Women in Ethiopia

From Wikipedia, the free encyclopedia
Jump to: navigation, search
Women in Ethiopia
An Ethiopian woman preparing coffee at a traditional ceremony.
Gender Inequality Index
Value NR
Rank NR
Maternal mortality (per 100,000) 350 (2010)
Women in parliament 25.5% (2012)
Females over 25 with secondary education NA
Women in labour force 78.4% (2011)
Global Gender Gap Index[1]
Value 0.6198 (2013)
Rank 118th out of 136

There have been few studies concerning women in Ethiopia. Historically, elite women in Ethiopia have been visible as administrators and warriors. This never translated into any benefit to improve the rights of women, but it had meant that women could inherit and own property, and act as advisors on important communal matters. As late as the first part of the nineteenth century, Queen Menen consort of Emperor Iyassu IV had decisive role in running the empire. Workit and Mestayit regents to their minor sons have been held responsible for their provinces. They owed their rights to property because of a special type of land tenure that expected tenants to serve as militia to overlords, irrespective of gender. Women lost this possibilities during the changes in early twentieth century, notably the introduction of 'modernity' along with European notions of 'lady like' behavior. The downward trend to impoverishment has finally led many observers to comment only on physical hardships that Ethiopian women experience throughout their lives. Such hardship involves carrying loads over long distances, grinding corn manually, working in the homestead, raising children, and cooking. Female genital mutilation is also practiced by many of the ethnic groups. Ethiopian women traditionally have suffered sociocultural and economic discrimination and have had fewer opportunities than men for personal growth, education, and employment. Even the civil code affirmed the woman's inferior position, and such rights as ownership of property and inheritance varied from one ethnic group to another.[2]

As in other traditional societies, in Ethiopia a woman's worth is measured in terms of her role as a mother and wife. Over 85 percent of Ethiopian women reside in rural areas, where peasant families are engaged primarily in subsistence agriculture. Rural women are integrated into the rural economy, which is basically labor-intensive and which exacts a heavy physical toll on all, including children. The Ethiopian Revolution had little impact on the lives of rural women. Land reform did not change their subordinate status, which was based on deep-rooted traditional values and beliefs. An improvement in economic conditions would improve the standard of living of women, but real change would require a transformation of the attitudes of governments and men regarding women.[2]

An Ethiopian girl in the northern Tigray Region.

There have been some changes for women in urban areas, where education, health care, and employment outside the home have become more available. Although a few women with higher education have found professional employment, most hold low-paying jobs. About 40 percent of employed women in urban areas worked in the service sector, mainly in hotels, restaurants, and bars, according to a 1976 government survey. Employment in production and related areas (such as textiles and food processing) accounted for 25 percent of the female work force, followed by sales, which accounted for about 11 percent. The survey also showed that women factory workers in Addis Ababa earned about a quarter of the wages men earned for the same type of work. These differences existed despite a 1975 proclamation stipulating equal pay for equal work for men and women.[2]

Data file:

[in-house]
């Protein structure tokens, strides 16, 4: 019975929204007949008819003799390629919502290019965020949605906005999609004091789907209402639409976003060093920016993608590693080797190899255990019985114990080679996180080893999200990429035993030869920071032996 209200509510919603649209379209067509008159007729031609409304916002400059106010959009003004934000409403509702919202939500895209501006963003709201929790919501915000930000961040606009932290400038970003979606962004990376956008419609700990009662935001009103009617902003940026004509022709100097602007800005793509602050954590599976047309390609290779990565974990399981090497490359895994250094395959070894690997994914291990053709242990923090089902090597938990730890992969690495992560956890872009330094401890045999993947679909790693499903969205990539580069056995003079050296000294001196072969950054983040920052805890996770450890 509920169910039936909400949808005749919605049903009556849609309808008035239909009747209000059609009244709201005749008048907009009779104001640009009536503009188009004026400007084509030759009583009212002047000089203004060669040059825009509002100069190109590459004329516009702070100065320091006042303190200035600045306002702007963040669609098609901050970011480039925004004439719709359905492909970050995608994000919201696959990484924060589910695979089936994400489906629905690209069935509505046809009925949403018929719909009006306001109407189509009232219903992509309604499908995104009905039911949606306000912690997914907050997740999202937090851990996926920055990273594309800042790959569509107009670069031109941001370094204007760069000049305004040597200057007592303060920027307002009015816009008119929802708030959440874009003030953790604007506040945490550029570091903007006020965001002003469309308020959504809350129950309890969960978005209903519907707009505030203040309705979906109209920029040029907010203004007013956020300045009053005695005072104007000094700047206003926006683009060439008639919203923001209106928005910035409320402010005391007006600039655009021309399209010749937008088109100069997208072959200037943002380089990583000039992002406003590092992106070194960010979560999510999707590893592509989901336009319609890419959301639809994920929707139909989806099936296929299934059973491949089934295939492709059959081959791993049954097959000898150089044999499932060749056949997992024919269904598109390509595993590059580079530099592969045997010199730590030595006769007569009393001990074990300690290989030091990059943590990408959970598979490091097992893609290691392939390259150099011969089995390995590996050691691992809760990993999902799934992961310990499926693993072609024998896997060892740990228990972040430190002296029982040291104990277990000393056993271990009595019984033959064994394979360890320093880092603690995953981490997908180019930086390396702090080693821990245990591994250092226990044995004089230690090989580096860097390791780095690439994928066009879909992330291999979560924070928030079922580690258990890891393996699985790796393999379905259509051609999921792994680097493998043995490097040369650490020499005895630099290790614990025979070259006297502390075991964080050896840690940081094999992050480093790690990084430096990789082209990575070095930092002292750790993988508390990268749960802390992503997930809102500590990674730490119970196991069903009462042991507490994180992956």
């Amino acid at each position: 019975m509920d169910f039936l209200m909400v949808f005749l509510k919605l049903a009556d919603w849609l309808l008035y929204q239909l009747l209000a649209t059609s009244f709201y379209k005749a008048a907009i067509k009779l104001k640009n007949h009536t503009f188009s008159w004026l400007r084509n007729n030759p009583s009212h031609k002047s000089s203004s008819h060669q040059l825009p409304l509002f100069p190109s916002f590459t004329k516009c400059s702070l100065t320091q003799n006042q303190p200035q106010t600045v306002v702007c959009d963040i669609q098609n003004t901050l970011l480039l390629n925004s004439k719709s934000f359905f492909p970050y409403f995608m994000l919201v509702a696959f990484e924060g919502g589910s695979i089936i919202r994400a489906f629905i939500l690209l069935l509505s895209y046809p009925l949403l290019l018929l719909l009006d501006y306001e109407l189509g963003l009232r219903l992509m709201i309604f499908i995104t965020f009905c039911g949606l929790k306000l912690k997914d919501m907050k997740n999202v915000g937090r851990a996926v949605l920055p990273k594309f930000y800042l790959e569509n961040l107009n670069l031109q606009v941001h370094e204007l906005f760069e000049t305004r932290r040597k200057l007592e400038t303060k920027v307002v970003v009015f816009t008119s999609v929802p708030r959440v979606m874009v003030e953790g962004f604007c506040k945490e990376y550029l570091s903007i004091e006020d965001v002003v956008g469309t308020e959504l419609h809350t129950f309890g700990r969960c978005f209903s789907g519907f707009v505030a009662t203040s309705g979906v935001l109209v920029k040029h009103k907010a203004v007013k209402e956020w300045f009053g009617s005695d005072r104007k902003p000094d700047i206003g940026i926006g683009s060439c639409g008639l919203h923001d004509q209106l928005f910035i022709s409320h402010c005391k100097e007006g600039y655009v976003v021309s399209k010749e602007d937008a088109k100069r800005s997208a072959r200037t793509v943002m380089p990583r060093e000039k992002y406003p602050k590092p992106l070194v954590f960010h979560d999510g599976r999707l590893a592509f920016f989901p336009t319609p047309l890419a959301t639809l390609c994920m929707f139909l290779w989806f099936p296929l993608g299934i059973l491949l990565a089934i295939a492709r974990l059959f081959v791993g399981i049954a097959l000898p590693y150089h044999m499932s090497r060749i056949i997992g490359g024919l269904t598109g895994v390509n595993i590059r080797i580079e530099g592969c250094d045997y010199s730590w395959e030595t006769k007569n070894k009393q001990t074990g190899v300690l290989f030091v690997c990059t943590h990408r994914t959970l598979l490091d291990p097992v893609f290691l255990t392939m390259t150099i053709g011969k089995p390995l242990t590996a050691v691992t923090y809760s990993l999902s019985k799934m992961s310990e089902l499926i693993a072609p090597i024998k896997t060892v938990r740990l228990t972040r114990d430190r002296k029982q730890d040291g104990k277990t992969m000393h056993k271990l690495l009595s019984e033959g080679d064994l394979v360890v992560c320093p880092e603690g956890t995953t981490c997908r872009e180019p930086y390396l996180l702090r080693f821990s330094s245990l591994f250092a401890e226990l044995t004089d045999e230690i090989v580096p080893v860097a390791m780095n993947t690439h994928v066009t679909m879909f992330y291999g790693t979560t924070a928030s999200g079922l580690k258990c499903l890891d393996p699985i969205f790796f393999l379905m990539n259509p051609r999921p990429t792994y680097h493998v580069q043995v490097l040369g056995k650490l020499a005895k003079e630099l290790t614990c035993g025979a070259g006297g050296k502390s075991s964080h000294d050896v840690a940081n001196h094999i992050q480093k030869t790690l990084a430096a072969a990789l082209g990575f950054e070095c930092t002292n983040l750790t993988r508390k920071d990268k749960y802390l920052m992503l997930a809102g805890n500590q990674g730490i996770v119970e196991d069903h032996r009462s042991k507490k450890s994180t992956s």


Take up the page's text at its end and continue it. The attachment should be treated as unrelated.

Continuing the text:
Following the Ethiopian Revolution, women made some gains in economic and political areas. The Revolutionary Ethiopian Women's Association (REWA), which claimed a membership of over 5 million, took an active part in educating women. It encouraged the creation of women's organizations in factories, local associations, and in the civil service. Some women participated in local organizations and in peasant associations and kebeles. However, the role of women was limited at the national level. In 1984, for example, the government selected only one woman as a full member of the Central Committee of the Workers' Party of Ethiopia. Of the 2,000 delegates who attended the party's inaugural congress in 1984, only 6 percent were women.[2]

On a more positive note, the Derg could claim success in increasing literacy among women. The enrollment of women in primary and secondary schools increased from about 32 percent in 1974/75 to 39 percent in 1985/86, although the rate of enrollment of urban women far exceeded the rate for rural women.[2]

Following the creation of the Federal Republic in 1995, the Ministry of Women's Affairs was created. As of 30 October 2009, Muferiat Kamil is the Minister.[3]


  1. ^ "The Global Gender Gap Report 2013". World Economic Forum. pp. 12–13. 
  2. ^ a b c d e Abate, Yohannis. "The Role of Women". A Country Study: Ethiopia (Thomas P. Ofcansky and LaVerle Berry, editors). Library of Congress Federal Research Division (1991). This article incorporates text from this source, which is in the public domain.[1].
  3. ^ "House Approves Appointment Of Nine Ministers" (accessed 14 April 2009)

Further reading[edit]

  • Jenny Hammond, Sweeter than Honey: Ethiopian Women and Revolution, Testimonies of Tigrayan Women (Trenton, NJ: The Red Sea Press, 1990). 
  • Tsehai Berhane-Selassie, ed., Gender Issues in Ethiopia (Addis Ababa: Addis Ababa University, 1991). 

External links[edit]